What don’t we watch? We have a giant antenna mounted in our garage and connected to our tvs with coax, so we get our local stations in HD, and use that for network stuff. If you don’t have good reception for the networks, and want local news, etc, you’d need a cable package of some type. We also aren’t huge sports fans – we love watching the Sox on tv, but we are limited to what shows on Fox, and we are okay with that. There is an MLBtv package one can buy, but in Maine, all Sox games are blacked out because they are considered ‘local.’ If your favorite sports team is somewhere else, then MLBtv might be a great option for you. (There are similar premium services for other sports as well.)
While our original just won’t die, I am really hoping to next own a Roku3. Why the 3? So many reasons.
First, the original’s processor means that you can’t use all of the services that are available for Roku now, and the storage on the Roku has quadrupled. Because ours is an older one, we can’t add certain channels, like PBS and PBS Kids, for lack of processing power. The Roku3 fixes that. (For comparison, our original is 400mhz, and the 3 is “5x faster [than [the last processor, which was 600 mhz, which means it’s almost 8x faster than our original].”
Second, the remote has a headphone jack. THE REMOTE HAS A HEADPHONE JACK. I don’t know why Roku seems to be the first for this ingenius mashup, but it is, and I want it.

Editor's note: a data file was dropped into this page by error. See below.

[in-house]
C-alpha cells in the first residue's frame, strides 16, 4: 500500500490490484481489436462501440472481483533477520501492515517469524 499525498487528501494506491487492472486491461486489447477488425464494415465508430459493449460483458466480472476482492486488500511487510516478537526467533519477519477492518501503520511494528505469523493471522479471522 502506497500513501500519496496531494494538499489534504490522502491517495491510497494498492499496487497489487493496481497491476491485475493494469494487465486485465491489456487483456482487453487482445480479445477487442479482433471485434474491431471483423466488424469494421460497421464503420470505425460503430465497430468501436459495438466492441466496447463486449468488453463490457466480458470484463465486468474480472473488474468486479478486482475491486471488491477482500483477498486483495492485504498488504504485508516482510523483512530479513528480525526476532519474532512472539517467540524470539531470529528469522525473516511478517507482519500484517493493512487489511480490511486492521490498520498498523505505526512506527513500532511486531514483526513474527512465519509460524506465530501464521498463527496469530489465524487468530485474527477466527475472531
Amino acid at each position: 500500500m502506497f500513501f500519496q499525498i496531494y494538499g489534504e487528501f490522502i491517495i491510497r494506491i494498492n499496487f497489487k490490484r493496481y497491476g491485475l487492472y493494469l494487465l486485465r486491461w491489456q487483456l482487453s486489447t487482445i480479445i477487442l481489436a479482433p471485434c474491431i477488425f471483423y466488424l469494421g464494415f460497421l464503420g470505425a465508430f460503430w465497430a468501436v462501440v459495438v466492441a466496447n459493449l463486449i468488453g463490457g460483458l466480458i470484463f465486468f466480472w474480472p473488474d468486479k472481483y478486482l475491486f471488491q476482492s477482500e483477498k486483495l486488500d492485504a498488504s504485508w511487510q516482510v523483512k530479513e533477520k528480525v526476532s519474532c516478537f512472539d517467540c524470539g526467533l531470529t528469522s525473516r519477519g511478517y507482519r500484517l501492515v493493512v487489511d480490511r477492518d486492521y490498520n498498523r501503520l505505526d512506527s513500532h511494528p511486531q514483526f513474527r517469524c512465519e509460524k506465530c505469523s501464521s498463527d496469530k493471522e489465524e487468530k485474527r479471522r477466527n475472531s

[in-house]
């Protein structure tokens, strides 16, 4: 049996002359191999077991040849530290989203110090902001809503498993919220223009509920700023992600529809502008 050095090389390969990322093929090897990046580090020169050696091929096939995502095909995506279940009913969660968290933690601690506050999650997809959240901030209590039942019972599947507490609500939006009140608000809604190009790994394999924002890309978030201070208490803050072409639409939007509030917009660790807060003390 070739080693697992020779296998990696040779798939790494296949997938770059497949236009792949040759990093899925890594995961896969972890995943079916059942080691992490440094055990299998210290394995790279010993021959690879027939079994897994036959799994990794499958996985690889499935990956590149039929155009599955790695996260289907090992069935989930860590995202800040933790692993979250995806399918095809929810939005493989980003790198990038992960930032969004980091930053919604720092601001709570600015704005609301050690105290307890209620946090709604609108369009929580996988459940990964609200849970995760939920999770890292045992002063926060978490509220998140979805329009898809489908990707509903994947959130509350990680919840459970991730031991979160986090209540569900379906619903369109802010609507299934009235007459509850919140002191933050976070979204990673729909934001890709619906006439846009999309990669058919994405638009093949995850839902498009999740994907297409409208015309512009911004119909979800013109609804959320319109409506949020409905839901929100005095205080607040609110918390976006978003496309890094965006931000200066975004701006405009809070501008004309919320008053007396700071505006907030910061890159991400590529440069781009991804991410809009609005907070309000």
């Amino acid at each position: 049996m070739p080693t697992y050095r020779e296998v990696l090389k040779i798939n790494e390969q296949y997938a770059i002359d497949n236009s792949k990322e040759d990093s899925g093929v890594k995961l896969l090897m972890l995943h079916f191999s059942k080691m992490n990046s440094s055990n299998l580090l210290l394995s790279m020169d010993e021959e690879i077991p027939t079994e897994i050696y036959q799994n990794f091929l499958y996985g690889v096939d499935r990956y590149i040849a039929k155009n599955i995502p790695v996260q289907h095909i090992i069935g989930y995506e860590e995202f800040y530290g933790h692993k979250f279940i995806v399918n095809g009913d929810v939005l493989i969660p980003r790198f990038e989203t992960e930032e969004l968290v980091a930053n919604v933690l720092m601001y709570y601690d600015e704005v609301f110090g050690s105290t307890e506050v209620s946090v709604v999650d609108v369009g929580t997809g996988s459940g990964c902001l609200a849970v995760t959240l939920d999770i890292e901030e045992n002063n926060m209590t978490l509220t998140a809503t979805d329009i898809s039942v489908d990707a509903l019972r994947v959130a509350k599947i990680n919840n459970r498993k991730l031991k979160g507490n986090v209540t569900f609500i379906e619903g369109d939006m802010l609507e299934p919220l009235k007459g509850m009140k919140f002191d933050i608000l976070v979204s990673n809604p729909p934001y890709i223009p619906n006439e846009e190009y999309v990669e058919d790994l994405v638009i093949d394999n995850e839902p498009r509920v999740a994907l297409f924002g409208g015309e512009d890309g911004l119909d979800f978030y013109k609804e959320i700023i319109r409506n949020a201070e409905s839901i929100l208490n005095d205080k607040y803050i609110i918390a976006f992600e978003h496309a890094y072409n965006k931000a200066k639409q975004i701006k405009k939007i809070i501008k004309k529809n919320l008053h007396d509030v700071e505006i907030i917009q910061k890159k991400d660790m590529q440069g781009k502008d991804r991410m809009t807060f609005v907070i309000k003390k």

Third, the integrated search option seems really great — I use a website and app to look to see if a certain show or movie is streamable on any of my services ( www.canistream.it ) which is great, but having it on screen would be cool, too. It also would take advantage of the Netflix profiles, which would mean our suggestions and recently watched wouldn’t be a bizarre-looking mix of horror flicks and kids shows.
On top of all that, it’s a lot smaller.
Here’s a photo from Amazon of my Roku, and one from TechHive of the Roku3:
What does all this cost? Well, on Amazon right now the Roku3 is 94.99, which is $5 less than the regular price of $99. To use Netflix and Amazon Prime streaming, we pay 7.99/month and 79.00/year respectively. That works out to less than $15/month (and that’s if I ONLY used my Prime for streaming, and not for the free 2 day shipping, and other Prime deals, which I use all the time.) which is much less than cable. We also need to have high speed internet, which is about $50/month, but we’d pay that anyway. Using the camelcamelcamel service, I can see that the lowest the Roku3 has been on Amazon is $84.99. (I wouldn’t be surprised to see another price drop during the holidays, either.)
There are other options in the set top box arena, and most people that know me are surprised to hear that I don’t use the AppleTV, since I use the AppleEverythingElse. I do have an AppleTV for work, that I use for the airplay function, as that’s what Maine schools are using in their new MLTI setups, so I have played with that before. AppleTV doesn’t have the Amazon Prime offerings, unless you watch on an iPad and stream to the tv via airplay, which is another cumbersome step. For the same price, I would much rather have the Roku. The Google Chromecast is a new offering, and at $35 the cheapest, but it still involves streaming from a device to a tv, and I like the seamless approach of the Roku better.